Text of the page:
instagram_dropbox.png

A picture posted on Instagram becomes a trigger for an action to add the image file to Dropbox. The Web API automation platform makes the connection.

 

If one Web API changes state, then a different Web API is updated. Or as one entrepreneur named his start-up project: “If this, then that”.

 

Different Web API automation platforms use different vocabularies to express this conditional statement. For the Zapier platform the conditional statement is a “Zap”. For the IFTTT platform the conditional statement is a “Recipe”. For Elastic IO the statement is a “Connector” and for We Wired Web it is a “Task”.

 

In all cases the intent is clear - to translate the vocabulary of the software developer, the conditional statement, into language familiar to the nontechnical user. The barrier to entry is lowered. Nontechnical users can start to piece together new behaviours without writing a line of code.

The conditional statement (the “Zap”, the “Recipe”, the “Connector” etc.) is composed of two parts: first, a trigger event (when the state of one API resource changes) and second, an action (a change to the state of a second API resource). The Web API Automation Platform is the system for creating, hosting and maintaining these conditional statements.

 

So the current breed of Web API Automation Platforms are best described as an Integration Platform as a Service (iPaaS)  layered with a user interface that enables nontechnical users to wire together disparate Web APIs.

 

Digital Learning Platforms

 

Digital learning platforms, cloud applications for education and training, trace their origins to Learning Management System (LMS) products: Web-based services for managing courses, learners, content and assessments. LMS products now exist in a mature market, having been available since the 1990s.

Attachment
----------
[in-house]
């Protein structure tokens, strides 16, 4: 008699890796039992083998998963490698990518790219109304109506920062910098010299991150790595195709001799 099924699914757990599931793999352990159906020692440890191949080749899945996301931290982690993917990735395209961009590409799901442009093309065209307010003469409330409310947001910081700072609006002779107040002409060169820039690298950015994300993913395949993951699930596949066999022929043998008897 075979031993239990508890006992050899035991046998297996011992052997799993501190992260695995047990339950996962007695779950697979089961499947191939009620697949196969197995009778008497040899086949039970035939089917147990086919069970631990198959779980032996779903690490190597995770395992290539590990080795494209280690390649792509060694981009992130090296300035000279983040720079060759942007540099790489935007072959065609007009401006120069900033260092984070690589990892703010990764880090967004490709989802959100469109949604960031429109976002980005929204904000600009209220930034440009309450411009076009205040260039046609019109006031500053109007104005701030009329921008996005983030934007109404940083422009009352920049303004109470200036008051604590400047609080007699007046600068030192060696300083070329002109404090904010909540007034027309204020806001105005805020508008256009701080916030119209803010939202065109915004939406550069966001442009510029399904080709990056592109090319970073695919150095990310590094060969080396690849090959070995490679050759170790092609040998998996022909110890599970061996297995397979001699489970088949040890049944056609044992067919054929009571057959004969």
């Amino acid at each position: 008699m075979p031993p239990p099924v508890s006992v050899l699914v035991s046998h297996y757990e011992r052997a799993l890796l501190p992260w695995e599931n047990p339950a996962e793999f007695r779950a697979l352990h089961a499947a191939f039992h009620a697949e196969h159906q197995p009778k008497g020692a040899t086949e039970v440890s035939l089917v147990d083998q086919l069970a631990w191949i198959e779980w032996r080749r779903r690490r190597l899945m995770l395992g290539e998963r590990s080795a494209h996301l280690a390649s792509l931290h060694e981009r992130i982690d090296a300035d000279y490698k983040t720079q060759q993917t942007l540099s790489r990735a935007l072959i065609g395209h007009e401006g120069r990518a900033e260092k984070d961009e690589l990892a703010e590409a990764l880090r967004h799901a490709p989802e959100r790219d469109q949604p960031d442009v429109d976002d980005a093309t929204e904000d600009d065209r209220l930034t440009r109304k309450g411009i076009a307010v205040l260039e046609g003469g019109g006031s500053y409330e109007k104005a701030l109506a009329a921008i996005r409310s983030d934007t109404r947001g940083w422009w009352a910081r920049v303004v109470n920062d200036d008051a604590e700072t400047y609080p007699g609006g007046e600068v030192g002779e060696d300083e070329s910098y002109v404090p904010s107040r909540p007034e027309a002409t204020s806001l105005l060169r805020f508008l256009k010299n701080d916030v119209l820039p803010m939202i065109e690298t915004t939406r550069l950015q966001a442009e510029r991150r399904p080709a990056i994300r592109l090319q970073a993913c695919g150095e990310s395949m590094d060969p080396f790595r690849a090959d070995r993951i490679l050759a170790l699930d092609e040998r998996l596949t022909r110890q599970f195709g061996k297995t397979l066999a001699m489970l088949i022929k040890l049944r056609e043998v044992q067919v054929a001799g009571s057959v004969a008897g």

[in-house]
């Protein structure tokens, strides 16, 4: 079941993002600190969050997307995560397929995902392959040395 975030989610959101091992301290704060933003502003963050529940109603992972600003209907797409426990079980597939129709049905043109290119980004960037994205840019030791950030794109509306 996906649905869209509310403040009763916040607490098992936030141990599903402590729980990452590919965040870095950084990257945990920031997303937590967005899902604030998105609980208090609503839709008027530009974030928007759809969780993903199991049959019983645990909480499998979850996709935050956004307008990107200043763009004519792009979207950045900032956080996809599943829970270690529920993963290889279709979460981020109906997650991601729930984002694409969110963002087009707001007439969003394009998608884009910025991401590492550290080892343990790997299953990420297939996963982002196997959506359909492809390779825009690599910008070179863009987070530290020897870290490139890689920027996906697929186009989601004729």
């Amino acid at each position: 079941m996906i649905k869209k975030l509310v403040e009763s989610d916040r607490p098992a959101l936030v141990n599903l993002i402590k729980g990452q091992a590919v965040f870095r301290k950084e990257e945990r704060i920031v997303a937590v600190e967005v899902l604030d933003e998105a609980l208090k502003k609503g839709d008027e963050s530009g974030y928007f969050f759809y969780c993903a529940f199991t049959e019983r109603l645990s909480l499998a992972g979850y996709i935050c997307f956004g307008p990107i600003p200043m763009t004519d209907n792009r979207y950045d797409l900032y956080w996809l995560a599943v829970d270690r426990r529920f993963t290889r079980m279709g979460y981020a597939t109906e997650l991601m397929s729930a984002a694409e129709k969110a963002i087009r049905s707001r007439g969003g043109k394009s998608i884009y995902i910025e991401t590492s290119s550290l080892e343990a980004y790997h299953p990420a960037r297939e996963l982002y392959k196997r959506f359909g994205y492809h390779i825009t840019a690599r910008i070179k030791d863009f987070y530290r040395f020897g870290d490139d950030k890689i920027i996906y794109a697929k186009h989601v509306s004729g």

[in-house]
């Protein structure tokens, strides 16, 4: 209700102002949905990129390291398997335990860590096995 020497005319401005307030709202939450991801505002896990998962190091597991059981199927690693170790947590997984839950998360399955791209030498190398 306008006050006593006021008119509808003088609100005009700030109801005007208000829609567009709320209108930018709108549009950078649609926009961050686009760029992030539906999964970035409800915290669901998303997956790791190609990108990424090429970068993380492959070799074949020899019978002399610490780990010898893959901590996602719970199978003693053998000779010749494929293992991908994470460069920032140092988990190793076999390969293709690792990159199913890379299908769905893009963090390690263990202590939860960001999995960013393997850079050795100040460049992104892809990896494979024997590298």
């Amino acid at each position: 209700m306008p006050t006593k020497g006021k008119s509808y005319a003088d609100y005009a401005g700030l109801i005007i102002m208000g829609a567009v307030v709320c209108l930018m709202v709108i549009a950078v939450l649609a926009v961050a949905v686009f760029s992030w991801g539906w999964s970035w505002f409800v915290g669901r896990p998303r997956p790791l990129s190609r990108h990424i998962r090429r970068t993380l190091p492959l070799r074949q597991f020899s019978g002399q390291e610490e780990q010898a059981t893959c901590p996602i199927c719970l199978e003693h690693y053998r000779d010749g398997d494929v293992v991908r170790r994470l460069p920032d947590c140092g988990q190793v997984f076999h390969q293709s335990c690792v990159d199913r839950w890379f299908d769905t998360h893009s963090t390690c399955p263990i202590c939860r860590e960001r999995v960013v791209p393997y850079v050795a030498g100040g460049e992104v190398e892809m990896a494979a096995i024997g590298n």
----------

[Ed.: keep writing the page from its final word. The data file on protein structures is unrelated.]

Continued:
A legacy of this two decade history is that the LMS products accrued feature bloat and a low quality user experience, the antithesis of the simplicity and a consumer grade user experience that 21st century users expect.

 

In response to market saturation by established products, recent disruptive entrants have sought to distinguish themselves by doing one thing and doing it well:  by paring down the product offering to a set of core features - and then delegating other requirements to third-party apps.

 

The poster child for this new approach is a stripped down, LMS-lite product called Classroom released in 2014 by Google that handles basic functionality for student cohorts and course management. Third-party integrations are supported, but most functionality is delegated to Google apps, such as Google Drive, via Web APIs.